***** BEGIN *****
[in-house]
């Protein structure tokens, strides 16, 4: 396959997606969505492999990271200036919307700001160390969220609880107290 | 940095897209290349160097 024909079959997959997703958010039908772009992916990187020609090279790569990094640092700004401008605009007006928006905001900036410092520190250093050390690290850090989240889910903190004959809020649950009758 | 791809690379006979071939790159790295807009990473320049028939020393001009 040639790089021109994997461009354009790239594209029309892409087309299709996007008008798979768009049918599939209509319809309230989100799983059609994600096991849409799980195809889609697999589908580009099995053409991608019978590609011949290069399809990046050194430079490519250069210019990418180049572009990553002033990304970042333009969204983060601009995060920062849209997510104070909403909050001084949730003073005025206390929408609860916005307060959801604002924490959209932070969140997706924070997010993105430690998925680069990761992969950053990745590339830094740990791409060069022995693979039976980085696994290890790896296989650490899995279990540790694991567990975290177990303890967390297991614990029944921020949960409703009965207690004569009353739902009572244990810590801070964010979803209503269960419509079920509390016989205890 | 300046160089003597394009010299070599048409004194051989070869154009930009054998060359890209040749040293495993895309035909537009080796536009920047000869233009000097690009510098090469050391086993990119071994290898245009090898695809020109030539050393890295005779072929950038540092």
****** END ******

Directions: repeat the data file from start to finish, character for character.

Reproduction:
[in-house]
């Protein structure tokens, strides 16, 4: 396959997606969505492999990271200036919307700001160390969220609880107290 | 940095897209290349160097 024909079959997959997703958010039908772009992916990187020609090279790569990094640092700004401008605009007006928006905001900036410092520190250093050390690290850090989240889910903190004959809020649950009758 | 791809690379006979071939790159790295807009990473320049028939020393001009 040639790089021109994997461009354009790239594209029309892409087309299709996007008008798979768009049918599939209509319809309230989100799983059609994600096991849409799980195809889609697999589908580009099995053409991608019978590609011949290069399809990046050194430079490519250069210019990418180049572009990553002033990304970042333009969204983060601009995060920062849209997510104070909403909050001084949730003073005025206390929408609860916005307060959801604002924490959209932070969140997706924070997010993105430690998925680069990761992969950053990745590339830094740990791409060069022995693979039976980085696994290890790896296989650490899995279990540790694991567990975290177990303890967390297991614990029944921020949960409703009965207690004569009353739902009572244990810590801070964010979803209503269960419509079920509390016989205890 | 300046160089003597394009010299070599048409004194051989070869154009930009054998060359890209040749040293495993895309035909537009080796536009920047000869233009000097690009510098090469050391086993990119071994290898245009090898695809020109030539050393890295005779072929950038540092």